• SMS messaging offers the highest potential reach because it doesn’t require a smartphone and a data plan. However, for those users whose providers offer a limited number of texts or charge on a per-text basis, an SMS message will “count.”

  • MMS messaging does not require the recipient to have a data plan, and most providers include the cost of MMS messaging in mobile and data plans. However, for those that pay per-message, a standard messaging rate may apply.

  • Customers must give specific consent (opt-in) before receiving SMS or MMS messages from brands. This can be as simple as entering a phone number into a form and clicking a box acknowledging consent, but it must be clear and conspicuous to the user and not a requirement to make a purchase. The first SMS or MMS message must be a confirmation of the opt-in and include a method to opt-out.

Which Should You Use?

If your company has a popular app, utilizing push messages is a great way to send information to your customers about specials, sales, coupons, or other important alerts. If you’re choosing between MMS and SMS, there’s plenty of science out there that shows the effectiveness of images in marketing, especially in terms of what people find engaging and memorable. Still, it really boils down to what you are communicating.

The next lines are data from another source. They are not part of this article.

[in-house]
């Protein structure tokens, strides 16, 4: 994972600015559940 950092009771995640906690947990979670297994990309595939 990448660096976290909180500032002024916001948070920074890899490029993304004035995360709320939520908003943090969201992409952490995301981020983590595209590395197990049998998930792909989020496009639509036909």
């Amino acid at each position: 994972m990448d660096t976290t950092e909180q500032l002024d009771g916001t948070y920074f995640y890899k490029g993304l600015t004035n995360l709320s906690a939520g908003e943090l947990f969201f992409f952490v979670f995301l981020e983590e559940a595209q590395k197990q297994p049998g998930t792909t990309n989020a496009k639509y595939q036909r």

For example, if you’re using messaging for transactional information such as an order confirmation, appointment reminder, or a shipping notification, plain text is preferred in most cases. If the messaging is part of a broad campaign aimed at a large group, then including some more exiting elements might be appropriate.

A Few Things to Keep in Mind

No matter which type of messaging you choose for your marketing campaign, all of them are necessarily going to be disruptive to the recipient. Unlike email, push notifications, SMS, and MMS messages carry a sense of urgency, and most people will stop and check their notifications right away. For that reason, timing is everything or you’ll end up with a long list of opt-outs.

It’s also important for all messaging of this type to be kept extremely short and to the point. Try to say everything you need to say in just a few words, and offer a link to more information. Lastly, it’s important not to send too many messages, especially those that are tied to campaigns and are not transactional.

As with every aspect of marketing, what works will look a little different for every brand and every customer set. It’s important to test a few different formats and measure the results so you can be sure you’re delivering the messaging that will work best for your audience. To learn more about using messaging to amplify your marketing messages, contact us today!


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Tags: text messaging, SMS messaging, MMS messaging, Push Notifications, Text Advertising, Text Message Marketing